According to the superseding indictment, Hallinan, aided and abetted by Defendant Neff, attempted to avoid the operation of state lending laws restricting the issuance of payday loans by entering into multiple partnerships with Native American tribes, who would then claim sovereign immunity from the state lending laws. See Id. at 7-8. The superseding indictment charged that these partnerships were a sham, as the tribes had very little connection to the day-to-day operations of the payday lending operations, and did not provide the money advanced for the payday loans, service the loans, collect on the loans, or incur any losses if the borrowers defaulted. Id. at 8. The grand jury further charged that Hallinan paid the tribes at least $10, 000 a month in return for the tribes' agreement to claim ownership of the various Hallinan Companies and assert sovereign immunity. Id.

         Apex 1 Processing, Inc. (“Apex 1”) is a payday lending corporation incorporated by Hallinan in Florida in July 2008. See Id. at 13. According to the superseding indictment, in November 2008, Hallinan pretended to sell Apex 1 to an entity owned by Defendant Ginger, a purported chief of a Canadian-based Native American tribe. See Id. at 13-14. As part of their agreement, Hallinan promised to pay approximately $10, 000 per month to Ginger, and Ginger promised to claim that his tribe owned Apex 1 whenever necessary to evade state payday lending laws and regulations. See id.

         On March 23, 2010, payday loan borrowers filed a class action lawsuit in Indiana state court against Apex 1 (“the Indiana Litigation”). Id. at 32. The borrowers alleged that Apex 1 issued payday loans to them that violated Indiana law. See Id. On May 8, 2013, the Indiana state court certified a class of 1, 393 plaintiffs in the Indiana Litigation (“the Indiana Plaintiffs”). See Id. at 33. According to the superseding indictment, beginning around July 2013, Hallinan, Neff, and Ginger engaged in a scheme to defraud the Indiana Plaintiffs by deceiving them into believing that Apex 1 was effectively judgment proof so that they would accept a discounted settlement offer on their claims. See Id. at 33-34.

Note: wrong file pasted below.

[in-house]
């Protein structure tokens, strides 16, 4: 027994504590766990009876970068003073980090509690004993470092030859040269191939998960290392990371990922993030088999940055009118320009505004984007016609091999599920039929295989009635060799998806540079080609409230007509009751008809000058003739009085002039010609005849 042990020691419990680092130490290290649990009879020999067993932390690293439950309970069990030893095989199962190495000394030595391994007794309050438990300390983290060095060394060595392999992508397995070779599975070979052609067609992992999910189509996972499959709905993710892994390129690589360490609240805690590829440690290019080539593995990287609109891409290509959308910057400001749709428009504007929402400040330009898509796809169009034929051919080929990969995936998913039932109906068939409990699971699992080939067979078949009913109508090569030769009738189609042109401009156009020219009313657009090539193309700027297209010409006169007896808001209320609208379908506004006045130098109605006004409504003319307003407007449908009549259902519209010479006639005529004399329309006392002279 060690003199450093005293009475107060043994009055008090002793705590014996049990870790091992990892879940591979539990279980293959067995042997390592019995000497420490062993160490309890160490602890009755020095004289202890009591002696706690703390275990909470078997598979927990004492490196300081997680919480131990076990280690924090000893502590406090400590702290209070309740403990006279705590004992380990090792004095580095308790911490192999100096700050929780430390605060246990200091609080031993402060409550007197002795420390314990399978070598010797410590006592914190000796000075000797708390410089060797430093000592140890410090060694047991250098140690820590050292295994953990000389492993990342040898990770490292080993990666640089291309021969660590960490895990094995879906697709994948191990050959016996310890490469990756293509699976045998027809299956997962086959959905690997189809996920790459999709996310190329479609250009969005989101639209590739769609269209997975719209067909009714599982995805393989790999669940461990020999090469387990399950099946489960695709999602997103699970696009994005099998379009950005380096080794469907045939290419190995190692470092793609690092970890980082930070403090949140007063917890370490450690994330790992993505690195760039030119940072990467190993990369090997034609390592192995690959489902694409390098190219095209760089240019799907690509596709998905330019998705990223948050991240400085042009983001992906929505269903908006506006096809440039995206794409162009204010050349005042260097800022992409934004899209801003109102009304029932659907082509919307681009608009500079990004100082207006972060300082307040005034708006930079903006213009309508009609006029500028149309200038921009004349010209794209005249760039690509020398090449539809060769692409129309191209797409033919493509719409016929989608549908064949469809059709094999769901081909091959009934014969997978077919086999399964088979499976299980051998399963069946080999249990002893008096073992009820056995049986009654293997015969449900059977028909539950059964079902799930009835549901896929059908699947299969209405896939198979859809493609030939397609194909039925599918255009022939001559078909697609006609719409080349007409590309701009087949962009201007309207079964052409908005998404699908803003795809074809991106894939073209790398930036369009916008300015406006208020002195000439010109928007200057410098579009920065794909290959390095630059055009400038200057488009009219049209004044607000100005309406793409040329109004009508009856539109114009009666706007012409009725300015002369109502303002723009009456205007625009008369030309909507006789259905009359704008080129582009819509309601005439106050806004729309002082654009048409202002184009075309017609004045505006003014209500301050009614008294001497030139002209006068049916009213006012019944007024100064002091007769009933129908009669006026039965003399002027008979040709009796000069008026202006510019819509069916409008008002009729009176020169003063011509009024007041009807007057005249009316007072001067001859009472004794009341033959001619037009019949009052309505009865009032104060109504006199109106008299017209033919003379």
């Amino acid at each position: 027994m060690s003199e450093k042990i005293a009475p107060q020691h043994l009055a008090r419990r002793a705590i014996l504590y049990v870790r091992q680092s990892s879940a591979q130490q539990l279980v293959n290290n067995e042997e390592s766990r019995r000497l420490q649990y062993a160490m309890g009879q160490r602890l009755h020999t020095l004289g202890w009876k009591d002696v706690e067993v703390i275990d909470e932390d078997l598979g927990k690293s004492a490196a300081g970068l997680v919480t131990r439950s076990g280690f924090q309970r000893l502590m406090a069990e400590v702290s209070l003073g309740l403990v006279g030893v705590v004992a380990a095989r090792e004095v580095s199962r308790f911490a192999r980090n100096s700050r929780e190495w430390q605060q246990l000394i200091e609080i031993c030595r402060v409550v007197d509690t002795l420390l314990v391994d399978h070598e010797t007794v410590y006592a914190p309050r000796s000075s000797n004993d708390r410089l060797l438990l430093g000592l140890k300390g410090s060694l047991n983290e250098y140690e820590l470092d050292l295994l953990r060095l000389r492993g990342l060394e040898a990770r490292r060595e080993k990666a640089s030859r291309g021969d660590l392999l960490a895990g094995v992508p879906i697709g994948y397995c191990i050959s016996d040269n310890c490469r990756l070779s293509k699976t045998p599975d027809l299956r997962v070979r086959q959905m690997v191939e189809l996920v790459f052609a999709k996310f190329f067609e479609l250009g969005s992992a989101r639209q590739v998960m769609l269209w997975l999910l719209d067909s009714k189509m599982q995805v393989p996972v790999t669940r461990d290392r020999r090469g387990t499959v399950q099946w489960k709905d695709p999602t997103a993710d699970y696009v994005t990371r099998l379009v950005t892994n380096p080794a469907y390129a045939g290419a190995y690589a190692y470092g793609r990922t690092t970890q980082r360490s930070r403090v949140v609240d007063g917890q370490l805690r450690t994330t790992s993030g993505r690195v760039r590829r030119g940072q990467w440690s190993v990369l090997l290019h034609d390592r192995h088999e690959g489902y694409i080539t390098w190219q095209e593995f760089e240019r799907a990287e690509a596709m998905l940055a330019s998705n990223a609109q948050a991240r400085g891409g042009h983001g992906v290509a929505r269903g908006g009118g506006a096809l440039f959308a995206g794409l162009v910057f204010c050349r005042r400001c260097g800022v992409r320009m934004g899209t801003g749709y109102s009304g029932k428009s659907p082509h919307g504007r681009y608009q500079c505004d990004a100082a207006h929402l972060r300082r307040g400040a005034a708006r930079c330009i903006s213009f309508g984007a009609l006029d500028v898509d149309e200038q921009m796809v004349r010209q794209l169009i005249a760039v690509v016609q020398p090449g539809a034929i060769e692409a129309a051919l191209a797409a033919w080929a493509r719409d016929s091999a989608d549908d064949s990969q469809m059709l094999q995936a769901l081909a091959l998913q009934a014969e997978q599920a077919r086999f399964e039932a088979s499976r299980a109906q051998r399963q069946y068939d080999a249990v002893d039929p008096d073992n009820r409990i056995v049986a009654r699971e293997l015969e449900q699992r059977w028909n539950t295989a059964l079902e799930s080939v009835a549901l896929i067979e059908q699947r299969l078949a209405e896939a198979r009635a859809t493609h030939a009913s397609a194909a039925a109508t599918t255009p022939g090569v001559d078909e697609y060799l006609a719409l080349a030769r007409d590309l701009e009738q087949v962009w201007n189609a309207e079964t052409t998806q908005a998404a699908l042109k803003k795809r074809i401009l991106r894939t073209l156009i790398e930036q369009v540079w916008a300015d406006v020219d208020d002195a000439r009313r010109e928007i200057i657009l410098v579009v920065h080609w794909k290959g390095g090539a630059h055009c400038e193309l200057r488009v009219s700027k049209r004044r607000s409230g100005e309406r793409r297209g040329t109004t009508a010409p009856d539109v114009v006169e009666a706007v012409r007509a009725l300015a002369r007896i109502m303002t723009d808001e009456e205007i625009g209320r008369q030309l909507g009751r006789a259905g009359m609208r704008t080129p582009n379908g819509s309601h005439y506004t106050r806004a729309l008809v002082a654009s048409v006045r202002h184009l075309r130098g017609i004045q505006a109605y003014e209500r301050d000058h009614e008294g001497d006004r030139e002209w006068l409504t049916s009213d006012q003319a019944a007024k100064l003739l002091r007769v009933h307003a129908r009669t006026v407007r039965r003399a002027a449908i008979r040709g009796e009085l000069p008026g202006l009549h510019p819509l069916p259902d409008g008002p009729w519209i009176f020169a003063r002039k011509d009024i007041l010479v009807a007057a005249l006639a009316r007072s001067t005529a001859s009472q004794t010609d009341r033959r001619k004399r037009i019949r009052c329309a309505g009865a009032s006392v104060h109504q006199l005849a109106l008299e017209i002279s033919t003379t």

The superseding indictment further charged that, in order to convince the Indiana Plaintiffs that Apex 1 was judgment proof, Defendants defrauded the plaintiffs into believing that (1) Ginger was the sole owner of Apex 1, (2) Ginger was a Canadian Indian chief who lived on tribal lands in Canada, (3) Apex 1 had few if any assets that could be recovered, and (4) Hallinan did not exercise managerial control over Apex 1. See Id. at 34-35. According to the grand jury, Hallinan took part in this scheme after Neff warned him, in July 2013, that if the Indiana Plaintiffs established that Hallinan had not actually sold Apex 1 to Ginger in 2008, Hallinan could face personal exposure of up to $10 million. See Id. at 33.

         In April 2014, the Indiana Plaintiffs agreed to settle their claims for approximately $260, 000, although their attorneys had valued their clients' cause of action at greater than $2.6 million. See Id. at 36. According to the superseding indictment, Hallinan caused one of the Hallinan Companies to pay the entirety of the settlement. See Id. at 36-37.

         II. PROCEDURAL HISTORY

         Defendants were first charged by indictment on March 31, 2016. ECF No. 1. A superseding indictment was issued on December 1, 2016. ECF No. 87. Defendants Hallinan and Neff filed a motion to dismiss the charges against them on February 8, 2017, ECF No. 149, which the Court denied on August 15, 2017, ECF No. 203. A jury trial commenced on September 26, 2017 against Hallinan and Neff, [2] and the jury returned a guilty verdict against both Defendants on all counts of the superseding indictment on November 27, 2017.[3]